World Congress for Middle Eastern Studies

Barcelona, July 19th - 24th 2010



· NOT_DEFINED date: TUE 20, 11.30 am-1.30pm

· NOT_DEFINED institution: CSIC - Madrid (Spain)

· NOT_DEFINED organizer: Maribel Fierro

· NOT_DEFINED sponsor: European Research Council. Advanced Research Grant, KOHEPOCU F03049 / Instituto de Lenguas y Culturas del Mediterráneo y de Oriente Próximo (ILC) - CSIC / Consejo Superior de Investigaciones Científicas / Ministerio de Ciencia e Innovación

· NOT_DEFINED language: English

· NOT_DEFINED description: It has recently been shown that Averroes had to change a previous version of his al-Kashf, an manahij al-adilla - in which he departed from Ibn Tumart’s doctrine - under the pressure of the Almohad purists who wanted to preserve their founder’s views on anthropomorphism. Censorship and pressure to conform in this case resulted in the alteration of a text and probably influenced Averroes’ “disgrace” and banishment. In other cases it led to more painful consequences. In this panel other instances of altered texts as result of censorship or auto-censhorship will be studied with the aim of exploring how religious and political control in the writing domain was carried out in a variety of contexts.

Chair: Sonja Brentjes (Universidad de Sevilla)

Paper presenter: Helena de Felipe (Universidad de Alcalá), “Dealing with Berber religious attitudes in the Spanish Protectorate in Morocco”.
Berber religious practices and beliefs have often been a contentious topic. The role it played during the French Protectorate in Morocco is well known. Less known is the treatment given in the Spanish Protectorate. In my paper I will explore the context underlying the construction of the image of Berber religion and religiosity in Spanish authors of that period and which needs it served.

Paper presenter: Omar Ali-de-Unzaga (The Institute of Ismaili Studies, London) “Public book burnings in 12th-century Baghdad: The struggle for orthodoxy and the ill fate of the Rasa,il Ikhwan al-Safa,”
This paper deals with the increasingly intolerant and inquisitorial intellectual atmosphere in 12th century Baghdad in the midst of the struggle for orthodoxy among different religious groups and their influence in society. It discusses how repression was materialised in the form of public book burnings. In particular, it focuses on a number of instances in which the Epistles of the Pure Brethren (Rasa,il Ikhwan al-Safa,) were ceremonially burnt in public in Baghdad in the 12th century, in the years 1000 (under Saljūq Sultan Barkyaruq and Caliph al-Mustazhir), 1060 (under al-Mustanjid and his Hanbalī vizier ,Awn al-Dīn Ibn Hubayra) and 1092 (under Caliph al-Nasir and his Hanbalī vizier Ibn Yunus, with the support of Ibn al-Jawzi). The paper offers a description of the solemn burning ceremonies that were staged on those occasions.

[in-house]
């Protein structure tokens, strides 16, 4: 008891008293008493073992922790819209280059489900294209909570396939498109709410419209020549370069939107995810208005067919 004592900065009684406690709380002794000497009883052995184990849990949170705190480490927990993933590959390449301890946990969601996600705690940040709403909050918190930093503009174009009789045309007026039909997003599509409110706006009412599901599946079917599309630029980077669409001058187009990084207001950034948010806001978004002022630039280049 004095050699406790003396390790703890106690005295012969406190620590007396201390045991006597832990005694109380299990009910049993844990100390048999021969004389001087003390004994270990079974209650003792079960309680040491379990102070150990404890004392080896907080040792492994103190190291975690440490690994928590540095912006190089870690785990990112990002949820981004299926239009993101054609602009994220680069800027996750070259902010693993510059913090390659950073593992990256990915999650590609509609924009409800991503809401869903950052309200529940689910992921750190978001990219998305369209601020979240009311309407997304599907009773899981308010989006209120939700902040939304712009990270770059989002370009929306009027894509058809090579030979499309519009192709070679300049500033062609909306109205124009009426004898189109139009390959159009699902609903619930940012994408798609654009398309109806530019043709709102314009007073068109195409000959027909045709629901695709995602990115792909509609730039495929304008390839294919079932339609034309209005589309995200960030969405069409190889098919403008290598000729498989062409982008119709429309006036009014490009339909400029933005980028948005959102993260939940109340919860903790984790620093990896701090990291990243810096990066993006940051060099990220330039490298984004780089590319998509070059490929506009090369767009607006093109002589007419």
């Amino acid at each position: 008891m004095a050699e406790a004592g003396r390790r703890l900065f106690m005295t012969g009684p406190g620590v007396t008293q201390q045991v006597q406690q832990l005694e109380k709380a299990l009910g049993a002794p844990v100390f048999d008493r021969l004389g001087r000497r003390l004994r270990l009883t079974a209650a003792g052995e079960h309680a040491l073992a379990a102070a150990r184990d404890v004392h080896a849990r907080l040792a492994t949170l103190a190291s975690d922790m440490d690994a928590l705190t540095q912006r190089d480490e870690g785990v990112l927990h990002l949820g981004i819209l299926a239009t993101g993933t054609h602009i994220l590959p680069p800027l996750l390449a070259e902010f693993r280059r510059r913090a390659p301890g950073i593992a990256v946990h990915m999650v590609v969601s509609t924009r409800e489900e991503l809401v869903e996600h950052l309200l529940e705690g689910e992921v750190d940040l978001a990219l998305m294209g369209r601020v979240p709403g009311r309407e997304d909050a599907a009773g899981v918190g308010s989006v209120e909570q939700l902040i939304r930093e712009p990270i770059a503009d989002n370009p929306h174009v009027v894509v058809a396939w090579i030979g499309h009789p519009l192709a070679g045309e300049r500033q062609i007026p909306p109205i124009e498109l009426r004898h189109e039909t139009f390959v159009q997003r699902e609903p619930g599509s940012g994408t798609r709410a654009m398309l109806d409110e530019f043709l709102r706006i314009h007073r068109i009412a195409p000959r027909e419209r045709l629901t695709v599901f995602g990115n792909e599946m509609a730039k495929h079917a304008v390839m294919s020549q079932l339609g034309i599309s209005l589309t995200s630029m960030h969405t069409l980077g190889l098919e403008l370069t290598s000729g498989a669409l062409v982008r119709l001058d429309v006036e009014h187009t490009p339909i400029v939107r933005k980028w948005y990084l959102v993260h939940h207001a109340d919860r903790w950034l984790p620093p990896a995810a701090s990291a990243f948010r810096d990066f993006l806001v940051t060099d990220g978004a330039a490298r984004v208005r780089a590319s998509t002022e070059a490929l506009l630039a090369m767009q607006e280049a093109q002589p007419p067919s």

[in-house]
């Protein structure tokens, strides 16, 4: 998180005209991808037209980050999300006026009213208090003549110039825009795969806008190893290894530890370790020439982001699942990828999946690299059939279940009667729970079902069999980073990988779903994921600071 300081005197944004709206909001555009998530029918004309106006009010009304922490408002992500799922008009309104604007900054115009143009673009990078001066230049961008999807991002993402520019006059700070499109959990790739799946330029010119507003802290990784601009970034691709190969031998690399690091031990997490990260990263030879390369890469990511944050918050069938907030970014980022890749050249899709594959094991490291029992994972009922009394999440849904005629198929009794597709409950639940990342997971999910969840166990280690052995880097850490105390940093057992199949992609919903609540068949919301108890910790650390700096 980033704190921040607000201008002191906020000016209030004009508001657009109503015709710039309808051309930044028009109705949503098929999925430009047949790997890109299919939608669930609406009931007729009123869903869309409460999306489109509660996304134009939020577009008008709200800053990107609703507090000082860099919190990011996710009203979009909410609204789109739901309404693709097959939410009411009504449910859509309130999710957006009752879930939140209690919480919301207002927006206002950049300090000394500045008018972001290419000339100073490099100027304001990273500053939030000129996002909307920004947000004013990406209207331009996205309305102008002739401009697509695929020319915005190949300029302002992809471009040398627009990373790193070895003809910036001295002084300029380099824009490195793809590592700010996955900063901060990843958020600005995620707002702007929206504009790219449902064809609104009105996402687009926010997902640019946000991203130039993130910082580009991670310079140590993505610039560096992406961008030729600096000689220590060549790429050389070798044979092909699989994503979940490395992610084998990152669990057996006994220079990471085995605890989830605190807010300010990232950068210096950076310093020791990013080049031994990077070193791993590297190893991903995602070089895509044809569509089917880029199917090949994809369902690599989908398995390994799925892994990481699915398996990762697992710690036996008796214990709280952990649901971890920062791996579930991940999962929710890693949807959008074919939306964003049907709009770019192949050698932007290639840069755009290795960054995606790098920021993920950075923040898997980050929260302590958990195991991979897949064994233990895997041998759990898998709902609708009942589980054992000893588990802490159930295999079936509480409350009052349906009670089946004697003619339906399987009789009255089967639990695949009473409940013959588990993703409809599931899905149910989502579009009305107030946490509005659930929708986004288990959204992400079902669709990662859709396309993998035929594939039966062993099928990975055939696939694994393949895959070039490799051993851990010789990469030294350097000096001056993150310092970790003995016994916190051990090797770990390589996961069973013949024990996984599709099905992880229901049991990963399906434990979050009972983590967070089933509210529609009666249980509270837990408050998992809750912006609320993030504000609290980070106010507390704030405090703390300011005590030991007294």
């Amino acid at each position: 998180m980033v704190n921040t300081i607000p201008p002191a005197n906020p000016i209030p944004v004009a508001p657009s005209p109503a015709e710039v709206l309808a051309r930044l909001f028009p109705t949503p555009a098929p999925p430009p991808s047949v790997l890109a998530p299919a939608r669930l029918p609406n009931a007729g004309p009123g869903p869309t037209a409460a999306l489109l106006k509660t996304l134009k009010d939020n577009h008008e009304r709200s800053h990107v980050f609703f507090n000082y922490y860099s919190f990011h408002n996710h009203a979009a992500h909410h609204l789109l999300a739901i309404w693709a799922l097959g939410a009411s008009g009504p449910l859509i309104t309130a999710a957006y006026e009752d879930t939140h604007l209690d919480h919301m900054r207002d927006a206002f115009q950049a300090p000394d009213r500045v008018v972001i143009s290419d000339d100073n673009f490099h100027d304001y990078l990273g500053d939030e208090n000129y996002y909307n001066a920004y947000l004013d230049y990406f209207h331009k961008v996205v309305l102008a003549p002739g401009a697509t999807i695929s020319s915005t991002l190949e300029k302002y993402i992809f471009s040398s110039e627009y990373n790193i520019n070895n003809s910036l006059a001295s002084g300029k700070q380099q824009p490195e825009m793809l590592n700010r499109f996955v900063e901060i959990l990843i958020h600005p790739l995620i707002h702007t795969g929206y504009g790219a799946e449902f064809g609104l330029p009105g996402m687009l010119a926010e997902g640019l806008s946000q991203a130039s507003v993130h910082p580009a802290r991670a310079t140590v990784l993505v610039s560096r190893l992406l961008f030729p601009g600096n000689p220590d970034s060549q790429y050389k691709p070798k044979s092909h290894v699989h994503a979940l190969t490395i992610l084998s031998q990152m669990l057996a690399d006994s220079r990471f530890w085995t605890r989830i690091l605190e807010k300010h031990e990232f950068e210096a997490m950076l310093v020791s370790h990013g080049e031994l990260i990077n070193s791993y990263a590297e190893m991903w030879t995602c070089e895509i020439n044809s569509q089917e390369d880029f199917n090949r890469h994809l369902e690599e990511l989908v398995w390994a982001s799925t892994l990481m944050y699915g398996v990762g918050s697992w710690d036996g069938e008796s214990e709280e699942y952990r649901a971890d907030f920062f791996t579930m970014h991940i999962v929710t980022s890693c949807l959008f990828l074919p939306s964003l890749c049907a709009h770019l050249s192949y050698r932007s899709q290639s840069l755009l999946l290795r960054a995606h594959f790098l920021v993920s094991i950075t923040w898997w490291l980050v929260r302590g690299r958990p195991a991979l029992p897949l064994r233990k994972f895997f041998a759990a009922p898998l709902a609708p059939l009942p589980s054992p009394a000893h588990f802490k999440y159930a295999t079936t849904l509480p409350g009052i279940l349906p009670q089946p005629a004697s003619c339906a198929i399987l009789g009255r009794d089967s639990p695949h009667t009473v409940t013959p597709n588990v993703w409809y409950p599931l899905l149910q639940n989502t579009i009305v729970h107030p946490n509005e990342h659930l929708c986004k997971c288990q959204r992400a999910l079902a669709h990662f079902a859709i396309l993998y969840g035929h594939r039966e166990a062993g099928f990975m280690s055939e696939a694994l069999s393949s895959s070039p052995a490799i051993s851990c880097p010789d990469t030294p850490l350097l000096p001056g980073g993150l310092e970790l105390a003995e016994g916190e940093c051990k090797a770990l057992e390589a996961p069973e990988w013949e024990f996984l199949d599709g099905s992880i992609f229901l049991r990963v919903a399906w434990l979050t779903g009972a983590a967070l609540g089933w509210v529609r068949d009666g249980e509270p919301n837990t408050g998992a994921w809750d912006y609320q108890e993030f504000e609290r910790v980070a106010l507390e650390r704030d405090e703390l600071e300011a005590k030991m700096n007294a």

The Rasa,il are arguably the most important anonymous work in the history of Arabic thought The large number of manuscripts in which it has reached us testifies to the extent of its spread and popularity. Yet, the Rasa,il have always been associated with the various Isma,ili movements (the Qarmatis, the Fatimids, the Nizaris, also called Assassins, and the Tayyibis) and as a result have been victimised and condemned on a number of occasions as part of the struggle for religious orthodoxy and political dominance. This paper discusses the burnings of the Rasa,il in the wider political and religious scenario which witnessed the upraising of the Nizaris based in Alamut since 1090, the advance of the Crusaders since 1099, the weakening of the Saljuqs and the increased independence from them of the Abbasid caliphs since 1117, the growing ascendancy of the Hanbalis, and the fall of the Fatimids ultimately in 1171.